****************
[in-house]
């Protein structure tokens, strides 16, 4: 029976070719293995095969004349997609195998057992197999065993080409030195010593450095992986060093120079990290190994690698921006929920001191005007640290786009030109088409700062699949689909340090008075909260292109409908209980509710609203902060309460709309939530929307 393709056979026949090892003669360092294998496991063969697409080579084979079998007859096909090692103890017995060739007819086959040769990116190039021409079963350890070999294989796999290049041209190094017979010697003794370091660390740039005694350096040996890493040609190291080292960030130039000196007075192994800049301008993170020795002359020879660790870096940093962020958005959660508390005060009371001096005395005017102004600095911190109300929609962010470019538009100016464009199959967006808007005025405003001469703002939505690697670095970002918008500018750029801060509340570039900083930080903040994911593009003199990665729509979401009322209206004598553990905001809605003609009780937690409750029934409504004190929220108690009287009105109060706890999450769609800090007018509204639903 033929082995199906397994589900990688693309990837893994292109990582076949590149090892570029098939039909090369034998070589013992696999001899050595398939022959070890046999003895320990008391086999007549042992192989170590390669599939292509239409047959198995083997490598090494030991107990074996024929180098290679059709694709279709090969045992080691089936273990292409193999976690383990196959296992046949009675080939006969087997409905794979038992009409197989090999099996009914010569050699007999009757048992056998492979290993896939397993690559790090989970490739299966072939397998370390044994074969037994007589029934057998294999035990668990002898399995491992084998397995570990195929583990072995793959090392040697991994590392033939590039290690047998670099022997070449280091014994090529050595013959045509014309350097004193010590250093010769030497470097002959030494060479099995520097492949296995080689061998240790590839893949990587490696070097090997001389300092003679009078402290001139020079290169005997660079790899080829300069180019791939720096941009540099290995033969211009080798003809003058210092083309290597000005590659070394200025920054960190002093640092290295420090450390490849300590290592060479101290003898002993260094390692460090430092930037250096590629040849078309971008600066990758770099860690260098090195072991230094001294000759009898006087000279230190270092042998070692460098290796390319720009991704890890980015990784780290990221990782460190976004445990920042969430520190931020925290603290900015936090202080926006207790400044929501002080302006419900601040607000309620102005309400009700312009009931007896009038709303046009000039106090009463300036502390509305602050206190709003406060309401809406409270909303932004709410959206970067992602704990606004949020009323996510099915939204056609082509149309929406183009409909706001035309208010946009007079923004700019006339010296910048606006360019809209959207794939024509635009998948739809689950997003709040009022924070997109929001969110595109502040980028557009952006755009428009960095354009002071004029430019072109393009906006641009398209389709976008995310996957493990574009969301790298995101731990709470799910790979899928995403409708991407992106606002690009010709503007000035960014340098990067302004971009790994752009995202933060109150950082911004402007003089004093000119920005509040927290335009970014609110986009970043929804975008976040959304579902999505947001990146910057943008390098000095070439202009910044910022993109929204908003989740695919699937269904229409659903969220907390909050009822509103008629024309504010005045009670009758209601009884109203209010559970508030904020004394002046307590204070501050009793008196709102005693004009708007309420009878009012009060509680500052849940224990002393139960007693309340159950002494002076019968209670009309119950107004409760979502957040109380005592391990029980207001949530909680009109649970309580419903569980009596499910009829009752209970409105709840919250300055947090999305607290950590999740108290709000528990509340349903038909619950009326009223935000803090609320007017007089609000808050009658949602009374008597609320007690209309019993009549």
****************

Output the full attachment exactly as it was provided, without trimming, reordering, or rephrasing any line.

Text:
[in-house]
């Protein structure tokens, strides 16, 4: 029976070719293995095969004349997609195998057992197999065993080409030195010593450095992986060093120079990290190994690698921006929920001191005007640290786009030109088409700062699949689909340090008075909260292109409908209980509710609203902060309460709309939530929307 393709056979026949090892003669360092294998496991063969697409080579084979079998007859096909090692103890017995060739007819086959040769990116190039021409079963350890070999294989796999290049041209190094017979010697003794370091660390740039005694350096040996890493040609190291080292960030130039000196007075192994800049301008993170020795002359020879660790870096940093962020958005959660508390005060009371001096005395005017102004600095911190109300929609962010470019538009100016464009199959967006808007005025405003001469703002939505690697670095970002918008500018750029801060509340570039900083930080903040994911593009003199990665729509979401009322209206004598553990905001809605003609009780937690409750029934409504004190929220108690009287009105109060706890999450769609800090007018509204639903 033929082995199906397994589900990688693309990837893994292109990582076949590149090892570029098939039909090369034998070589013992696999001899050595398939022959070890046999003895320990008391086999007549042992192989170590390669599939292509239409047959198995083997490598090494030991107990074996024929180098290679059709694709279709090969045992080691089936273990292409193999976690383990196959296992046949009675080939006969087997409905794979038992009409197989090999099996009914010569050699007999009757048992056998492979290993896939397993690559790090989970490739299966072939397998370390044994074969037994007589029934057998294999035990668990002898399995491992084998397995570990195929583990072995793959090392040697991994590392033939590039290690047998670099022997070449280091014994090529050595013959045509014309350097004193010590250093010769030497470097002959030494060479099995520097492949296995080689061998240790590839893949990587490696070097090997001389300092003679009078402290001139020079290169005997660079790899080829300069180019791939720096941009540099290995033969211009080798003809003058210092083309290597000005590659070394200025920054960190002093640092290295420090450390490849300590290592060479101290003898002993260094390692460090430092930037250096590629040849078309971008600066990758770099860690260098090195072991230094001294000759009898006087000279230190270092042998070692460098290796390319720009991704890890980015990784780290990221990782460190976004445990920042969430520190931020925290603290900015936090202080926006207790400044929501002080302006419900601040607000309620102005309400009700312009009931007896009038709303046009000039106090009463300036502390509305602050206190709003406060309401809406409270909303932004709410959206970067992602704990606004949020009323996510099915939204056609082509149309929406183009409909706001035309208010946009007079923004700019006339010296910048606006360019809209959207794939024509635009998948739809689950997003709040009022924070997109929001969110595109502040980028557009952006755009428009960095354009002071004029430019072109393009906006641009398209389709976008995310996957493990574009969301790298995101731990709470799910790979899928995403409708991407992106606002690009010709503007000035960014340098990067302004971009790994752009995202933060109150950082911004402007003089004093000119920005509040927290335009970014609110986009970043929804975008976040959304579902999505947001990146910057943008390098000095070439202009910044910022993109929204908003989740695919699937269904229409659903969220907390909050009822509103008629024309504010005045009670009758209601009884109203209010559970508030904020004394002046307590204070501050009793008196709102005693004009708007309420009878009012009060509680500052849940224990002393139960007693309340159950002494002076019968209670009309119950107004409760979502957040109380005592391990029980207001949530909680009109649970309580419903569980009596499910009829009752209970409105709840919250300055947090999305607290950590999740108290709000528990509340349903038909619950009326009223935000803090609320007017007089609000808050009658949602009374008597609320007690209309019993009549």